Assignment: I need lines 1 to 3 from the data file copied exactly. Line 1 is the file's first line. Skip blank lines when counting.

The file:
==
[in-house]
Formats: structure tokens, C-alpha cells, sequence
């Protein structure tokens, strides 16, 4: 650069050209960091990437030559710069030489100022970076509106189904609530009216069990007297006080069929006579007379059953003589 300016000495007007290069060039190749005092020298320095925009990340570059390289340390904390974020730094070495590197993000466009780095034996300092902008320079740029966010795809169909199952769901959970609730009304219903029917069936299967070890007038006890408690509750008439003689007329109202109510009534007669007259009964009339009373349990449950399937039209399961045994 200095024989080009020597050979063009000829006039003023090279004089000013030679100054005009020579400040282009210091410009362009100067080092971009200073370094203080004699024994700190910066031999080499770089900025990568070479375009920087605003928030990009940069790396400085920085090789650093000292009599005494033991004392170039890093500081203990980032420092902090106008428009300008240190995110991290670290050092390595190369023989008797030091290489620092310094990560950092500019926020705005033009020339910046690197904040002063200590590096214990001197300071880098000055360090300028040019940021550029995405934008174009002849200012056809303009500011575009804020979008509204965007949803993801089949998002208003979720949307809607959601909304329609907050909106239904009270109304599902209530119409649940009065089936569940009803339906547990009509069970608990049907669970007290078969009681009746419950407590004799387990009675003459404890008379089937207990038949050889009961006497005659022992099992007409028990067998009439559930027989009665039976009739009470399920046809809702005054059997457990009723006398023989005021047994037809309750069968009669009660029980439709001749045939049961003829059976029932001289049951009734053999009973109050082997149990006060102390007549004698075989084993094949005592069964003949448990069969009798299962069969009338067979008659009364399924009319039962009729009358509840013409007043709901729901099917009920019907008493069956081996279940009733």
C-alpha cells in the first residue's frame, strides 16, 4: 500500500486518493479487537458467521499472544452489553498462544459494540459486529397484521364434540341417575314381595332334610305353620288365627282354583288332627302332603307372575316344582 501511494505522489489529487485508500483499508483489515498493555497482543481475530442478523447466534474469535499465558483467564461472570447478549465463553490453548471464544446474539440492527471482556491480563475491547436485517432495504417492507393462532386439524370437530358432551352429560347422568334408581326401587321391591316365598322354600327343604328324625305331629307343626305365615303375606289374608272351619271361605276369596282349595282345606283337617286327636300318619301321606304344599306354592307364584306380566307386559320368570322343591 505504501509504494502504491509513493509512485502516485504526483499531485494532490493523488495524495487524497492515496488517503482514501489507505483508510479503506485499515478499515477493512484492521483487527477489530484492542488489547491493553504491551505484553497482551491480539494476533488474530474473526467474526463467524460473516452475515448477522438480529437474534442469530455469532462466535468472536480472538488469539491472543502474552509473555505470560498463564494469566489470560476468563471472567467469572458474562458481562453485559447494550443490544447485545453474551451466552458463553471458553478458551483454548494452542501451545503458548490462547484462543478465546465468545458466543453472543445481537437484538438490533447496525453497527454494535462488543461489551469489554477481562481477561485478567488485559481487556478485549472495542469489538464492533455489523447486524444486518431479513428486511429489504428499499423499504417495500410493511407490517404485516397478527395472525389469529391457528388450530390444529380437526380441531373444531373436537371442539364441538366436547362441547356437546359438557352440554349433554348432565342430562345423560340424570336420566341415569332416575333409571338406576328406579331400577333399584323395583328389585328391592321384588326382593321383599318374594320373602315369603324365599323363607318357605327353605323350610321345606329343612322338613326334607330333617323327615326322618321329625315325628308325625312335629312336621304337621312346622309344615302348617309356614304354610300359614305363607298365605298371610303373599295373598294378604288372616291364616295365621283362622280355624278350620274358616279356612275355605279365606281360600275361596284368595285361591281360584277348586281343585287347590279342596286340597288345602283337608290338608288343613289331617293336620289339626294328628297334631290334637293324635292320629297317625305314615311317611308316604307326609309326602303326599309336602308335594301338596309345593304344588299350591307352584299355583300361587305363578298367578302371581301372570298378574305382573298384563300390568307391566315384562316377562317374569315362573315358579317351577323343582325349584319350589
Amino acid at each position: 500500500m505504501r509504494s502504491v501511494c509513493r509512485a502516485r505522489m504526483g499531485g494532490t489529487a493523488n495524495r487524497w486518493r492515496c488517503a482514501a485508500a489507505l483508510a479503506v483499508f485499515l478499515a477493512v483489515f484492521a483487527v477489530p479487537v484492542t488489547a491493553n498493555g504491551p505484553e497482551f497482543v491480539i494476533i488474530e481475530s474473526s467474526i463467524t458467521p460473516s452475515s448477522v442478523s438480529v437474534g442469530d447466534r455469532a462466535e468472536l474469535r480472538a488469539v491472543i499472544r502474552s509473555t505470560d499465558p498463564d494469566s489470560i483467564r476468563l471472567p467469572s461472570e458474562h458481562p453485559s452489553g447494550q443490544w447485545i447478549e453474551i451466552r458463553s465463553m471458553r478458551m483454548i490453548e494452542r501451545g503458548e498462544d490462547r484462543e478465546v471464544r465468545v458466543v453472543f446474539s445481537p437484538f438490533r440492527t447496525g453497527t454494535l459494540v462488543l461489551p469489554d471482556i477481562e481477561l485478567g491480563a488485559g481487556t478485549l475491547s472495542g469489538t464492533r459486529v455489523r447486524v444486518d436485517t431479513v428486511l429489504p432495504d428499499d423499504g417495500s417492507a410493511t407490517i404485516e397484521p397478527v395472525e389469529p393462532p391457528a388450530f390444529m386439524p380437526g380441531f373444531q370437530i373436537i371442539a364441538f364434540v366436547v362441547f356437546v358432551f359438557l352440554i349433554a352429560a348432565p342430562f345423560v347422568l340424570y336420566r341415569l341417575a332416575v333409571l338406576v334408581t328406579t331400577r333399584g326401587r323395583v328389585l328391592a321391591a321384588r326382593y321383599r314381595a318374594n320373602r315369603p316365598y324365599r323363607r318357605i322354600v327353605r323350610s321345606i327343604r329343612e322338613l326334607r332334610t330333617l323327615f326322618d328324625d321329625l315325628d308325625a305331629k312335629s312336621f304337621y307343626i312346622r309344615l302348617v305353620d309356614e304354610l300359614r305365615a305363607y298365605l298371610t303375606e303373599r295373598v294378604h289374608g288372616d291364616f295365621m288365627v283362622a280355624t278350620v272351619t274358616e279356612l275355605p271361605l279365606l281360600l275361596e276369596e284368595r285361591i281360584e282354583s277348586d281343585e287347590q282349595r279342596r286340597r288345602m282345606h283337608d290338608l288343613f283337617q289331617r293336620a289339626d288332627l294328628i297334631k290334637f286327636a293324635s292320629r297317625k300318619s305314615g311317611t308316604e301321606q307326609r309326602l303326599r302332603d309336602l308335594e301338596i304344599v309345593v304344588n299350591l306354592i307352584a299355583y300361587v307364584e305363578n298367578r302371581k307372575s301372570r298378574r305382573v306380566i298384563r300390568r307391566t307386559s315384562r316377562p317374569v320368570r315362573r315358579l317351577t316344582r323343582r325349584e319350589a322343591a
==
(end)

[in-house]
Formats: structure tokens, C-alpha cells, sequence
């Protein structure tokens, strides 16, 4: 650069050209960091990437030559710069030489100022970076509106189904609530009216069990007297006080069929006579007379059953003589 300016000495007007290069060039190749005092020298320095925009990340570059390289340390904390974020730094070495590197993000466009780095034996300092902008320079740029966010795809169909199952769901959970609730009304219903029917069936299967070890007038006890408690509750008439003689007329109202109510009534007669007259009964009339009373349990449950399937039209399961045994 200095024989080009020597050979063009000829006039003023090279004089000013030679100054005009020579400040282009210091410009362009100067080092971009200073370094203080004699024994700190910066031999080499770089900025990568070479375009920087605003928030990009940069790396400085920085090789650093000292009599005494033991004392170039890093500081203990980032420092902090106008428009300008240190995110991290670290050092390595190369023989008797030091290489620092310094990560950092500019926020705005033009020339910046690197904040002063200590590096214990001197300071880098000055360090300028040019940021550029995405934008174009002849200012056809303009500011575009804020979008509204965007949803993801089949998002208003979720949307809607959601909304329609907050909106239904009270109304599902209530119409649940009065089936569940009803339906547990009509069970608990049907669970007290078969009681009746419950407590004799387990009675003459404890008379089937207990038949050889009961006497005659022992099992007409028990067998009439559930027989009665039976009739009470399920046809809702005054059997457990009723006398023989005021047994037809309750069968009669009660029980439709001749045939049961003829059976029932001289049951009734053999009973109050082997149990006060102390007549004698075989084993094949005592069964003949448990069969009798299962069969009338067979008659009364399924009319039962009729009358509840013409007043709901729901099917009920019907008493069956081996279940009733």